That’s especially ironic given how little attention the other aspects are given. Despite being based partly on the Nobunaga’s Ambition series, the game barely utilizes the ideas featured within them. Those games were also about warfare, but focused far more on building empires and maintaining them for maximum effectiveness. They let you manage the country’s funds and taxes to balance the economy, focus on productive output of rice and supplies, bolster morale to avoid uprisings, and craft an unbeatable army. The concept was way before its time and difficult to learn, but it felt rewarding and well thought-out. Pokemon Conquest is nowhere near as extensive. After you’ve defeated an enemy kingdom and taken its castle, you can buy health restoratives and other items at a store, visit the local areas for random battles, go mining for gold, and invest money towards upgrading the area. You can delegate people to keep things running, but the results aren’t nearly as impressive as your own efforts. There’s also the Ponigiri Shop, which somehow increases your Pokemon’s energy. The more your monster fights or eats ponigiri, the stronger its link with you becomes. The stronger the link, the deadlier the Pokemon’s attacks and inflicted status effects become. The link is represented by a percentage that increases after every battle. Like several other features, however, the linking mechanic and its effects on the gameplay are never fully explained or fleshed out. The link is essentially a replacement for the leveling up mechanics of the Pokemon games, but does it affect any of the monsters’ other abilities? If so, how does the player view and tweak them? If not, then why is it limited to the attack stat? Is there any way to use it to customize a Pokemon’s growth, or are such things strictly determined by items? How are the post-battle percentages calculated and distributed? Given how such information would let you get the most out of your army, you’d think the game would provide it. A little better conveyance would have worked wonders.
The extra content doesn’t make up for it, either. As with any Pokemon title, there’s a strong emphasis on collecting. With hundreds of warriors and monsters to meet, completionists will have quite a time filling up the character profile gallery. To the game’s credit, there are also some surprisingly lengthy post-story challenges, which include reconquering several areas, meeting new enemies, and finding more recruits. The AI invades more aggressively, and the randomized enemies add a bit more challenge. Since you have to rebuild your entire army every time, you won’t be able to crush everything as easily. It’ll take you dozens of hours to finish everything. Given the flawed nature of the gameplay, however, it probably won’t be appealing. New Pokemon and bonus events are available via passwords and WiFi downloads respectively. These are all decent ideas, but they fail to fully utilize the DS’s capabilities. The Pokemon series has always thrived on its multiplayer features, but they’re virtually ignored here. Online functionality would have been a godsend for this game; random players could test the might of their armies on larger scales, trade Pokemon and items, combine forces to take on greater threats, and develop strategies. Instead, you’re limited to local wireless battles and nothing else. In a game riddled with missed opportunities, the lack of an online multiplayer is arguably the biggest one.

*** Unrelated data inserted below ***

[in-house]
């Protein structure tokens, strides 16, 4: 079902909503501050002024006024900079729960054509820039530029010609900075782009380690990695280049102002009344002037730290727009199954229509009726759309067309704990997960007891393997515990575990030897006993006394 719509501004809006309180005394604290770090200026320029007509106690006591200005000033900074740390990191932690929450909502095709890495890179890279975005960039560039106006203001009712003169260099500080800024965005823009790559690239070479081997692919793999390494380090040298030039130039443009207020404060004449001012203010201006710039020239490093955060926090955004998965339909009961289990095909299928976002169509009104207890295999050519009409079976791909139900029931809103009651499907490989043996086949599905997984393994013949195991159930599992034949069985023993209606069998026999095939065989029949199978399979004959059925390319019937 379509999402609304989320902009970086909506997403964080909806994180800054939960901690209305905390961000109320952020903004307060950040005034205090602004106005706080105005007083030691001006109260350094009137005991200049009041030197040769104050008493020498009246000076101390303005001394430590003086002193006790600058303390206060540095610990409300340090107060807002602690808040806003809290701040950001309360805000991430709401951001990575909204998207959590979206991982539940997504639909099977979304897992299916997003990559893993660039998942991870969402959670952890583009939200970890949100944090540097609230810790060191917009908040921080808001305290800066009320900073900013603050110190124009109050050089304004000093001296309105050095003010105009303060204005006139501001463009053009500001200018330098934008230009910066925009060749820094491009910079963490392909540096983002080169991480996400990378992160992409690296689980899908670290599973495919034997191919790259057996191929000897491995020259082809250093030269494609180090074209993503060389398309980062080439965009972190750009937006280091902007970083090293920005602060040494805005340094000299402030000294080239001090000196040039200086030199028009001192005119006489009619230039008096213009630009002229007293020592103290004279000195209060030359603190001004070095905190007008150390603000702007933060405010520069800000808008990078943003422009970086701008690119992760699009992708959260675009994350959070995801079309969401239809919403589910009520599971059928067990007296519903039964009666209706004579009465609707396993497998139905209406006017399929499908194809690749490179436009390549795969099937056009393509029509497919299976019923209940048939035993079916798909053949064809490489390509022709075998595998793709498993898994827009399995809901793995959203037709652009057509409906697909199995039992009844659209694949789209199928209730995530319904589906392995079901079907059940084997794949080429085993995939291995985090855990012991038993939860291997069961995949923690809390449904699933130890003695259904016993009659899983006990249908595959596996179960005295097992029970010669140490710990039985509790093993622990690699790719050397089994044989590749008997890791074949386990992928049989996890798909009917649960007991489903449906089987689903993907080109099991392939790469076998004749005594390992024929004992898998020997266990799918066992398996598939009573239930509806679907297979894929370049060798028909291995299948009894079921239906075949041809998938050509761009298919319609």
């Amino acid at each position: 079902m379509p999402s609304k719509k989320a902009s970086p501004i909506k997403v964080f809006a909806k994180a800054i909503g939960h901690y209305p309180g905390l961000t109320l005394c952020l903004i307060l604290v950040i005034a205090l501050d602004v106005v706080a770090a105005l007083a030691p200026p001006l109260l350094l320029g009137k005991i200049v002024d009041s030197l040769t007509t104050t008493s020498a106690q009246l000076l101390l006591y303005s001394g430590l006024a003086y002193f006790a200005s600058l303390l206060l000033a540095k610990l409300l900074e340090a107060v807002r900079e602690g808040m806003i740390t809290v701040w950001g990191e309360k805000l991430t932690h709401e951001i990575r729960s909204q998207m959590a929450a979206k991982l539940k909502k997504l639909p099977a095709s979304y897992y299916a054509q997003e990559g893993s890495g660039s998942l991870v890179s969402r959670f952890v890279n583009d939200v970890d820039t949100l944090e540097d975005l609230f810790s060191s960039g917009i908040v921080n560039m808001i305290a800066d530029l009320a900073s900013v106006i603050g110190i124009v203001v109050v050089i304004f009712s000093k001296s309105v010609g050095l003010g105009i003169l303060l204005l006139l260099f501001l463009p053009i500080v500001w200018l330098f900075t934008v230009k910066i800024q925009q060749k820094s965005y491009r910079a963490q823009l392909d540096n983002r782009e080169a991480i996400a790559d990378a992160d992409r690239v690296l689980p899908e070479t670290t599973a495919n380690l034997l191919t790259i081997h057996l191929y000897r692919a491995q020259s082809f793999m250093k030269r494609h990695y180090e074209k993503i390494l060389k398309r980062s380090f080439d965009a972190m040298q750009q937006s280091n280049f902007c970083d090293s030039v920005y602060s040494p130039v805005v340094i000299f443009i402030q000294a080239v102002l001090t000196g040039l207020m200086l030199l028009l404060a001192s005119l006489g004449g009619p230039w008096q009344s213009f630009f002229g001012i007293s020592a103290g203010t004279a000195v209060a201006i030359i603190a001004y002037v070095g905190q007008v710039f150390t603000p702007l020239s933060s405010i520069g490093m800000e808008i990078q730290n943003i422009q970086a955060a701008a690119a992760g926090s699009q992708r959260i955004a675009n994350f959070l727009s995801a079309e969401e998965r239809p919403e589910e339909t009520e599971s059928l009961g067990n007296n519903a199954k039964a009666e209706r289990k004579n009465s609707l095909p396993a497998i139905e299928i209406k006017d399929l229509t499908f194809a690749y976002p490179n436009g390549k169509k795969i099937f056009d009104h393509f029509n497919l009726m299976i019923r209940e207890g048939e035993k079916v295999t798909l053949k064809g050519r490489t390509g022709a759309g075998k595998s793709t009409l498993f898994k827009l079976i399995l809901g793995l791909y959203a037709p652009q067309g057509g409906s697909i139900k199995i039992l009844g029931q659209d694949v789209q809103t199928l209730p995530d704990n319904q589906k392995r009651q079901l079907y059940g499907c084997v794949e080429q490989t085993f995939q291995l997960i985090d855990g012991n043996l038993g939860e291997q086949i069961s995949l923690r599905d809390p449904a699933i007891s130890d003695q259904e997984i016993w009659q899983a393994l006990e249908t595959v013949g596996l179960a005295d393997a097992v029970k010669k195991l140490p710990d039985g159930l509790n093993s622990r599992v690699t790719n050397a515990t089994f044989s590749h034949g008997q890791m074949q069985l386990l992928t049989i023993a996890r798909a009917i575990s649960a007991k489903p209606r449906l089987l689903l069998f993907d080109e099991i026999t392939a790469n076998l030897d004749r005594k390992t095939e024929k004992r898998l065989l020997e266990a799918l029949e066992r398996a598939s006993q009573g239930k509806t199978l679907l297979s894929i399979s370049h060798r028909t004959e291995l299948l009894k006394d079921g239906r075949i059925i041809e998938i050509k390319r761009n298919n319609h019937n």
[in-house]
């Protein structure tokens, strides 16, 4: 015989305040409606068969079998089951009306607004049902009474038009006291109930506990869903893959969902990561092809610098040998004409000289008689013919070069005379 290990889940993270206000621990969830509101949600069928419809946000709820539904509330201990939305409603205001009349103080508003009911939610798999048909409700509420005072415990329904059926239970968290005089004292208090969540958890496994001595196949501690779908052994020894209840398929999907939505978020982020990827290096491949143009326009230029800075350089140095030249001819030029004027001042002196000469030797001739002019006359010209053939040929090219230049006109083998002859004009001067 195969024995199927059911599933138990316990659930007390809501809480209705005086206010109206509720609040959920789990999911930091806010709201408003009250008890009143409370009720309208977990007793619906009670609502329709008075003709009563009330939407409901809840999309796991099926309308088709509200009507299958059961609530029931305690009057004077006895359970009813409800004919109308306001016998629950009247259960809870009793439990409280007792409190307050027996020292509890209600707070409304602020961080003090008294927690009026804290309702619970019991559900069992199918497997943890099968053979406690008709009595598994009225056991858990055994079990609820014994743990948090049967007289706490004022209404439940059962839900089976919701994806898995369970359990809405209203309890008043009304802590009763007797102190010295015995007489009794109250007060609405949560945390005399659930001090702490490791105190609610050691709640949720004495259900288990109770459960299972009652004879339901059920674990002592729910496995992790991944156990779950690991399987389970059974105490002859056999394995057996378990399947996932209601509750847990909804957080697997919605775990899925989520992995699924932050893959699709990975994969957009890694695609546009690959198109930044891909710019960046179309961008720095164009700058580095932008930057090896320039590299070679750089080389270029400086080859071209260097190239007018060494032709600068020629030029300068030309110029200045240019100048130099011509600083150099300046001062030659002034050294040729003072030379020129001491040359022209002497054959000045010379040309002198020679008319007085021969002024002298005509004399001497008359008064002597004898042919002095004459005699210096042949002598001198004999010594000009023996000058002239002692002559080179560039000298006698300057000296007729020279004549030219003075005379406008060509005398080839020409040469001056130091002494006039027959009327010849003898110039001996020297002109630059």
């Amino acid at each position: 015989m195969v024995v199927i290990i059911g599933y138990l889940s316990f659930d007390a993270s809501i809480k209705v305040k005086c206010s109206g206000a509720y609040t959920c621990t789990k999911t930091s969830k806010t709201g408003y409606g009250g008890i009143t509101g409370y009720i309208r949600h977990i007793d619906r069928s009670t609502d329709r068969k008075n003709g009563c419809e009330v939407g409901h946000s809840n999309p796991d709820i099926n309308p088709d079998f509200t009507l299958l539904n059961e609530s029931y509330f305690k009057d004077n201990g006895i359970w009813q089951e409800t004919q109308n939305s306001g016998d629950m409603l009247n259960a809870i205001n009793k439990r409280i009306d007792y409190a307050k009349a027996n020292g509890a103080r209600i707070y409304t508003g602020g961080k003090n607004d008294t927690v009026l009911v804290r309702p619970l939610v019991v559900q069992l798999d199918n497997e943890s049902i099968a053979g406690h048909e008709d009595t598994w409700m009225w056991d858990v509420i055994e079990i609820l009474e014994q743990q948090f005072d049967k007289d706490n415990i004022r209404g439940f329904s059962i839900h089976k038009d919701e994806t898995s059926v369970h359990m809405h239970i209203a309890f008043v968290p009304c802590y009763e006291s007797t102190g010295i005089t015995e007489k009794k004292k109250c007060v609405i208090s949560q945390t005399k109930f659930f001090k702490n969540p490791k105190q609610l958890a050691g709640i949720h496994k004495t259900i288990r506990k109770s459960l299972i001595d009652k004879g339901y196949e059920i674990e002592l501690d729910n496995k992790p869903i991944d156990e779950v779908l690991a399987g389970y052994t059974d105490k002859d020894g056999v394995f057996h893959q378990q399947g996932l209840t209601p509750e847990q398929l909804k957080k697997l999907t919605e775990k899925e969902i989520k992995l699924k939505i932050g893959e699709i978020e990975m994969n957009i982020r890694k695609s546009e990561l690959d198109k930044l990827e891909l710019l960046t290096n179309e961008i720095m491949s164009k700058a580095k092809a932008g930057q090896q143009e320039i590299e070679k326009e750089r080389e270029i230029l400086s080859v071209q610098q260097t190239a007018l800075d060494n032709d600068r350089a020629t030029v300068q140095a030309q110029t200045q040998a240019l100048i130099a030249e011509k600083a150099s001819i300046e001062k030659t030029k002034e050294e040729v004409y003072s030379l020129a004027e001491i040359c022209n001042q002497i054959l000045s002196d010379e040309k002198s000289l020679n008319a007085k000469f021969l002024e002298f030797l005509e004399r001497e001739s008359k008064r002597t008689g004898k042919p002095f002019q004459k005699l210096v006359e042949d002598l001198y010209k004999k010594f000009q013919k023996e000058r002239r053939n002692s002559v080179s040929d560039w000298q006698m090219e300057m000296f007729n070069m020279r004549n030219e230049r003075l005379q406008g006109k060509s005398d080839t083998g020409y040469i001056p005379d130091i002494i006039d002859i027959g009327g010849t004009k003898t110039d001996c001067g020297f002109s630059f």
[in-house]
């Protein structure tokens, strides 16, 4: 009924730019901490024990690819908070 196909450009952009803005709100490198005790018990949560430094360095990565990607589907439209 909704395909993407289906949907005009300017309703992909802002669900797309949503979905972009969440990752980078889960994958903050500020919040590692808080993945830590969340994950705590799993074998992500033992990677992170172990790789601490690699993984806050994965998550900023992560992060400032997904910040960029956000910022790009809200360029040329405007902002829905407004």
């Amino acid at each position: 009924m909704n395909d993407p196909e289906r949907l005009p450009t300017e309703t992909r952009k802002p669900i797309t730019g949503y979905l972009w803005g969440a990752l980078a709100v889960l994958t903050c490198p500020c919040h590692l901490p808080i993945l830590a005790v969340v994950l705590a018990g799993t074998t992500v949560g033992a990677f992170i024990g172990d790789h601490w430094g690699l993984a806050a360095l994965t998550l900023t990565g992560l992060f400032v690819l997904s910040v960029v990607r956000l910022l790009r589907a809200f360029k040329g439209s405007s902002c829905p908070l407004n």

It’s a shame. Pokemon Conquest reeks of wasted potential. The combination of two great franchises might be unusual, but it could have produced one of the greatest handheld tactics games in recent memory. Instead, it’s nothing more than an oversimplified strategy title with a bunch of mascots. Not only does it lack personality, but depth as well. The combat mechanics provide little more than the barest essentials of tactical gameplay, with only a few special powers and battlefield gimmicks to spice things up. The Pokemon are horrendously limited in usefulness, and organizing your forces can prove tedious. The game doesn’t have nearly the amount of options as its predecessors, and poorly explains and implements what little it does have. So if you’re looking for a good SRPG for the DS, do yourself a favor and pick up Disgaea. Or Valkyrie Profile Or even Final Fantasy Tactics A2. Anything but this.
Community review by disco (July 01, 2012)
Disco is a San Francisco Bay Area native, whose gaming repertoire spans nearly three decades and hundreds of titles. He loves fighting games, traveling the world, learning new things, writing, photography, and tea. Not necessarily in that order.